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To pass the time, I climbed to a ridge off nearby Ubehebe Peak for one of the most spectacular views in the park. On this February day, the temperature stood in the low 70s and made for pleasant climbing. When I reached the ridge, the slope dropped off like a cliff to the west, where I could see the sands and salt pans of the Saline Valley 4,000 feet (1,200 meters) below. Farther west, just out of the park, were the Inyo Mountains, in the Inyo Mountains Wilderness, capped with snow and rising to 11,000 feet (3,300 meters). They were beginning to cast their shadows into the Saline Valley. Beyond the wilderness, the Sierra Nevada, all snow from my perspective, towered over the Inyos.

And that is one definition of Death Valley: It is a land of intense vertical relief. This is true of most of southeastern California, a region torn by earthquakes, once flooded with vast inland seas, and eroded by wind and rain. Nevertheless, it is primarily rising mountains and falling valley floors that create the astonishing counterpoint of land that lies hundreds of feet below sea level guarded by peaks rising two miles above. Slow tectonic torture corrugates the landscape as two massive crustal plates meet and slide past each other under California: the Pacific and North American plates. The ridge on Ubehebe Peak was a good place to contemplate this ongoing process.

When I turned around, to the east, I was looking directly down onto the Racetrack and the Grandstand. In the desolate wind on the exposed ridge, the Grandstand rocks looked like the very tips of buried buildings, like an undiscovered city swallowed up in silt, like alien and interred skyscrapers.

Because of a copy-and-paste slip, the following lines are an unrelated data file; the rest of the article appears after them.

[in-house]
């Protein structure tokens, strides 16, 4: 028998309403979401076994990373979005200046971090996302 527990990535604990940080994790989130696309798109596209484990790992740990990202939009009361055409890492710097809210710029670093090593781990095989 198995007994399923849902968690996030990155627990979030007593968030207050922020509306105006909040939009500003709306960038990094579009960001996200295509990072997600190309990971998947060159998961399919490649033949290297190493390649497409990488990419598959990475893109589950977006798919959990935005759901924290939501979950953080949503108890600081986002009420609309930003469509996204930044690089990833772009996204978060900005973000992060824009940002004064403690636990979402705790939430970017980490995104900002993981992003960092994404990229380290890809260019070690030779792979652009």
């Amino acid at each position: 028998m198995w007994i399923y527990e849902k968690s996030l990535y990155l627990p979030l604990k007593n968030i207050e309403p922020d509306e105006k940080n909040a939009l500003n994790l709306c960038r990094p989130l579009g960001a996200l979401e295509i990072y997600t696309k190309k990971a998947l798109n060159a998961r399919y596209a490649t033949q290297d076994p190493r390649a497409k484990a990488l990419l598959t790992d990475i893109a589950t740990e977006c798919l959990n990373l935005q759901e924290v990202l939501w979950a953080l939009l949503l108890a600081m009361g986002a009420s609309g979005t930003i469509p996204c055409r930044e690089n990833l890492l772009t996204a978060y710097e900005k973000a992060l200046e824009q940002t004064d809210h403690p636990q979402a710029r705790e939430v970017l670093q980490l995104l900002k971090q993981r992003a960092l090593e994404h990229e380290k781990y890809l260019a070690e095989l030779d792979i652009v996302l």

At the far edge of the Racetrack a multigenerational Japanese family walking on the playa looked as if they were skating across an ice rink. Soon enough, I was walking on the flat, feeling a mild sense of vertigo, a bit of dizziness that suggested I might just fall off. How? Where? I don't know, but try talking sense to your inner ear.

At the south end of the Racetrack, where the playa abuts an 850-foot-high (259 meters) mountain face, rocks had tumbled from elevation out onto the playa. Some were the size of softballs, others suitcases. These rocks did not gather any moss. They were movers. Robert Sharp and Allen Glazner, in their book Geology Underfoot in Death Valley and Owens Valley, explain the process. The playa receives three to four inches (eight to ten centimeters) of rain a year during winter storms and summer cloudbursts. Parts of the Racetrack flood. Fine, intensely slippery clay settles, and the winds, which may reach 90 miles an hour (40 meters per second), must overcome the forces of friction for the rocks to break free. Once that happens, it takes only about half the wind power to keep the rocks moving.

There were levees a fraction of an inch high on either side of the tracks, and mud had piled up in front of the rocks. Looking at it all, I had no doubt that the rocks had sailed before the wind.

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